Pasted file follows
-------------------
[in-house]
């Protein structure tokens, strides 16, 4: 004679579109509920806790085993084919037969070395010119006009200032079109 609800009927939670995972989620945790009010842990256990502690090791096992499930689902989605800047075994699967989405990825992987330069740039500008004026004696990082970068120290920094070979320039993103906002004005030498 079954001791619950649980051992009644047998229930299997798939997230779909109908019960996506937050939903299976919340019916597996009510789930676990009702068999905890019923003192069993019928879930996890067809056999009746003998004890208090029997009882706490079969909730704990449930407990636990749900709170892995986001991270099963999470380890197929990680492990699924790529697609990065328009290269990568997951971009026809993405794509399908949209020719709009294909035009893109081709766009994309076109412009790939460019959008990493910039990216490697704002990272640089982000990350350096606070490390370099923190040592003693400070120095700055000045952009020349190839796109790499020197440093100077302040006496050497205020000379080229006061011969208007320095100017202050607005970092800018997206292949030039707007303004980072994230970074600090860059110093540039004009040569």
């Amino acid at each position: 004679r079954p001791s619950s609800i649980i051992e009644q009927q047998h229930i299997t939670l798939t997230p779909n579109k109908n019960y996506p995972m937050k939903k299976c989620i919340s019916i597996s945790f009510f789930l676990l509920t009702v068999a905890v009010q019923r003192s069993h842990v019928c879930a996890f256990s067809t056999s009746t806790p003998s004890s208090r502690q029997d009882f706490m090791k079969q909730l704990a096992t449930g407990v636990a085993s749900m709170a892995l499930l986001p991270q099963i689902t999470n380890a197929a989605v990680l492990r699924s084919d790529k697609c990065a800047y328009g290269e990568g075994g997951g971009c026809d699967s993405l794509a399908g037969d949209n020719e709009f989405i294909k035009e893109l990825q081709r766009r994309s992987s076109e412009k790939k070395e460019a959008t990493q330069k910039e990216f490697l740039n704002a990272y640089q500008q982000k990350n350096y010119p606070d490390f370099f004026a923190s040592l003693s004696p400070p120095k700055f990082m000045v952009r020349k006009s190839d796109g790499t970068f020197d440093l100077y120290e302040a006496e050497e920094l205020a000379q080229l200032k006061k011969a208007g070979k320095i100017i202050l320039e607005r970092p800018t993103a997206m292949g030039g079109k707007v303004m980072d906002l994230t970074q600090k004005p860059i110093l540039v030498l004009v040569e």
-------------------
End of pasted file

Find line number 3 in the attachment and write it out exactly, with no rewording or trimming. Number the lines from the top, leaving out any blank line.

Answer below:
């Amino acid at each position: 004679r079954p001791s619950s609800i649980i051992e009644q009927q047998h229930i299997t939670l798939t997230p779909n579109k109908n019960y996506p995972m937050k939903k299976c989620i919340s019916i597996s945790f009510f789930l676990l509920t009702v068999a905890v009010q019923r003192s069993h842990v019928c879930a996890f256990s067809t056999s009746t806790p003998s004890s208090r502690q029997d009882f706490m090791k079969q909730l704990a096992t449930g407990v636990a085993s749900m709170a892995l499930l986001p991270q099963i689902t999470n380890a197929a989605v990680l492990r699924s084919d790529k697609c990065a800047y328009g290269e990568g075994g997951g971009c026809d699967s993405l794509a399908g037969d949209n020719e709009f989405i294909k035009e893109l990825q081709r766009r994309s992987s076109e412009k790939k070395e460019a959008t990493q330069k910039e990216f490697l740039n704002a990272y640089q500008q982000k990350n350096y010119p606070d490390f370099f004026a923190s040592l003693s004696p400070p120095k700055f990082m000045v952009r020349k006009s190839d796109g790499t970068f020197d440093l100077y120290e302040a006496e050497e920094l205020a000379q080229l200032k006061k011969a208007g070979k320095i100017i202050l320039e607005r970092p800018t993103a997206m292949g030039g079109k707007v303004m980072d906002l994230t970074q600090k004005p860059i110093l540039v030498l004009v040569e």